Maryland Terrapins Remain Cool With Coach Ralph Friedgen On The Hot Seat

What will it take for Ralph Friedgen to keep his job at Maryland beyond this year?

The Maryland Terrapins open the season next week when they face Navy at M&T Bank Stadium in Baltimore in what could the beginning of the end of the Ralph Friedgen era. As the "Fridge" enters his 10th season at his alma mater, the seat is definitely hot after the first 10-loss season in school history. To add insult to insecurity, the Terps were picked to finish last in the Atlantic Division by the ACC media.

Those aren't the only complications regarding Friedgen's future. He has a contract that expires after the 2011 season, which doesn't afford him much job security. In addition, James Franklin, the associate coach and (unofficially) coach-in-waiting, is owed $1 million if he is not named coach by 2011. Finally, there is also the matter of slipping season ticket sales that have decreased for five consecutive seasons. 

So the question is, what will it take to keep Friedgen's job safe? 

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Of course, that would be a good question for an athletic director, but Maryland does not have one right now. The Washington Post has reported that then-Athletic Director Debbie Yow tried to raise funds to buy out Friedgen's contract last fall. When the money couldn't be put together, she announced he would come back and was expected to have a winning record this season. Yow has since left for the AD's job at N.C. State, which makes Friedgen's future even cloudier.

You could argue Friedgen has become a victim of his own success. He led the Terps to at least 10 wins in his first 3 seasons, and in that first season, in 2001, the Terps won the ACC for the first time since 1985. It should also be noted that before Friedgen came back to campus, the school's last bowl appearance was 1990. It's impossible to deny that Friedgen brought life to a program that had become lifeless after Bobby Ross left following the 1986 season.

However, patience is at an all-time low on campuses across the country these days. It's possible that, if it was not for the economy, Friedgen would have already been out.

Of course, before the verdict is returned on Friedgen's fate, there is a season to be played. Maryland junior wide receiver Torrey Smith said the heat on Friedgen has motivated players.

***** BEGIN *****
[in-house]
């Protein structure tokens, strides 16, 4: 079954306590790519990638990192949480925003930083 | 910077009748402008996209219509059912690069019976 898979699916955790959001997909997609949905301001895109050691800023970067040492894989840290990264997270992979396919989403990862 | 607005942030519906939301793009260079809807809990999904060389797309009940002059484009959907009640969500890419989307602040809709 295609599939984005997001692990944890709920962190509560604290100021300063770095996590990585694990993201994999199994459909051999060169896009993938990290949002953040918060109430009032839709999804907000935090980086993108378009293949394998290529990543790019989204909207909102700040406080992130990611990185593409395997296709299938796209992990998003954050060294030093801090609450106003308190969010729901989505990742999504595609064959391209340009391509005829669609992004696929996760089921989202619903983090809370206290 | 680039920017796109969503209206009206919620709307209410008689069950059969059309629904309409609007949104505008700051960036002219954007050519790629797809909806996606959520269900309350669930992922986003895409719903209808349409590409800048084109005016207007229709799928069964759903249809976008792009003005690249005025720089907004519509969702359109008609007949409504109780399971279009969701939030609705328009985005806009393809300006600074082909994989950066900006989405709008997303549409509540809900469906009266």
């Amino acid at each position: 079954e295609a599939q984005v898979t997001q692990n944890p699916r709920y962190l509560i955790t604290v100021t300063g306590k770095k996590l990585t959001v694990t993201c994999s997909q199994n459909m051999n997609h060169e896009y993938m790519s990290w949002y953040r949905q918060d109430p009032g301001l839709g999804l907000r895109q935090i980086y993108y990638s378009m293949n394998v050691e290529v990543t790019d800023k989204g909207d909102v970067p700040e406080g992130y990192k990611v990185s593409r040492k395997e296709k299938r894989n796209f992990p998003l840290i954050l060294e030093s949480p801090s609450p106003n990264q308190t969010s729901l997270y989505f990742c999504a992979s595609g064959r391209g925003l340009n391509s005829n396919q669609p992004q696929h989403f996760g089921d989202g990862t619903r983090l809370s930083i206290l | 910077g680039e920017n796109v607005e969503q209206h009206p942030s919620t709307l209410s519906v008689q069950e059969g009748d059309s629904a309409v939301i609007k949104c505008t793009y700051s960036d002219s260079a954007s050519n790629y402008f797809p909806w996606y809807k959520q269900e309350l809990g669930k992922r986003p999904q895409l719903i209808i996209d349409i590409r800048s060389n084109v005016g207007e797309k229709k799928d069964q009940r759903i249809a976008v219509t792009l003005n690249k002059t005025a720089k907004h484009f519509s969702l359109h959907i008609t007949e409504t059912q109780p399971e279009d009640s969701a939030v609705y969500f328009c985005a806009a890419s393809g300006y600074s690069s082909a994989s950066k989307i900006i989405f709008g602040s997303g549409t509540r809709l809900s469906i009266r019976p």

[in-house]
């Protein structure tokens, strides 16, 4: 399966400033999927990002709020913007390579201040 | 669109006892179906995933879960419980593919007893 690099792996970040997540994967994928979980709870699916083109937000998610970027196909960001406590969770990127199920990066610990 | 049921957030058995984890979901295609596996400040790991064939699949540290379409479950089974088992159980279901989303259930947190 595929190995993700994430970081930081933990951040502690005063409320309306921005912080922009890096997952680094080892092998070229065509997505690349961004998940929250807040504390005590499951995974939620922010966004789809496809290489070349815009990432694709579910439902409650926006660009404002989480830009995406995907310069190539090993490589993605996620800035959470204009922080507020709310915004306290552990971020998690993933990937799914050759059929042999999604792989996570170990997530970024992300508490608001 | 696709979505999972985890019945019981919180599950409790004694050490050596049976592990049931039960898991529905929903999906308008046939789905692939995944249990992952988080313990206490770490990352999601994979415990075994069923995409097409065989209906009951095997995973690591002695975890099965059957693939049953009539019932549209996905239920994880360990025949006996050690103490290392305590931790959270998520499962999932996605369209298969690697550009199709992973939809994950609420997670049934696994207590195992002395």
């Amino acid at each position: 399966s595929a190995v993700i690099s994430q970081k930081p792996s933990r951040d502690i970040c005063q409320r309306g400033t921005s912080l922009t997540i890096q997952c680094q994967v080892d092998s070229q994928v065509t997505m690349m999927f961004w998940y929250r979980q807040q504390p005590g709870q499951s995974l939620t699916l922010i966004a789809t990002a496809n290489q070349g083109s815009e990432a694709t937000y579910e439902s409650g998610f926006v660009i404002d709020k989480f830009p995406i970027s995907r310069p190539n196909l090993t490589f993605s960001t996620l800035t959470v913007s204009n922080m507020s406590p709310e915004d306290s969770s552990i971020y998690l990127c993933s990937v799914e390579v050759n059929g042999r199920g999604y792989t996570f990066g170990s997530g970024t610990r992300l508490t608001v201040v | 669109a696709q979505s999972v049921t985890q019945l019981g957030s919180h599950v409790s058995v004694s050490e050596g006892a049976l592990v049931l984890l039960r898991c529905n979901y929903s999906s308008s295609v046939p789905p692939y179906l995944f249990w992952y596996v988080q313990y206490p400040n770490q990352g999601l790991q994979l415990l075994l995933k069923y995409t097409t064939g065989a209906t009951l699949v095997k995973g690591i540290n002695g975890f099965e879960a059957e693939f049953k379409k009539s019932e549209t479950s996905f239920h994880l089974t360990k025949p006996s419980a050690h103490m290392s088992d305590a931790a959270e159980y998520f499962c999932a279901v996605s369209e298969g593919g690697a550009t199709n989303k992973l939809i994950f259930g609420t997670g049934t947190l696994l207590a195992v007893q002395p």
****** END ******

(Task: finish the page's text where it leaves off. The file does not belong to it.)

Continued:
"We're playing to win in 2010, so whatever that means, take it as you want it," Smith said. "We want to change our program around to get it how it was. Coach Friedgen has all the credibility in the world. He's not doing anything differently. It's just on us to get it done."

Smith is not the only Terp to have the Fridge's back. 

"At the end of the season, we had a team meeting about it," senior linebacker Alex Wujciak said, "and he told, us not to worry about him. Just go out there and play football, what we came here to do."

Asked how Friedgen, who is the program's fourth winningest coach, might respond to the criticism and speculation, Wujciak laughed.

"He'll be fine," he said. "I don't think it really bothers him at all. That's just his personality. That's just the way he is."

This is not an easy call for whoever ends up being the new Maryland AD. Consider what Friedgen and any coach at Maryland has working against them. Two NFL franchises less than an hour from campus suck up most of the media coverage and fan attention. There's a lot of talent in your own backyard, but the recruiting battles are furious with so much national competition. Penn State, one of college football's royalty, is only about four hours north of your campus. In the other direction, your good friend Frank Beamer and perennial power Virginia Tech is only about four and half hours away. And those are just two of the schools that have been able to come in and scoop up some of the best talent. Lately, North Carolina, for example, has been real successful in taking away some top area talent. (Though they have their own problems right now.)

Point being, replacing Friedgen does not necessarily fix all the problems. Maryland has some built-in issues that may be tough to overcome, and maybe -- just maybe -- what Friedgen has achieved is about as far as the program can hope to go.

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As for the here and now, one way to alleviate the "dead coach" walking talk is to get out of the gates quickly. Luckily, the Terps have a schedule that is set up for such a scenario. Labor Day will not be easy against Navy, and they do play at rival West Virginia, but they also play home games against Morgan State, Florida International and Duke. A 4-1 start is not unrealistic before the October bye week.

The Terps would then have three home games left against Wake Forest, Florida State and NC State and four road games with Clemson, Boston College, Miami and Virginia. Only Florida State and Miami are expected to be Top 25 teams, which means the Terps could find 2-3 more wins to get themselves bowl eligible and perhaps keep Friedgen around for 2011. 

If it was my call, I'd keep Friedgen if he was able to steer the Terps back into the bowl season. However, the person making that decision at Maryland is still TBD, which could make this one of the most important seasons at College Park in a long time.  

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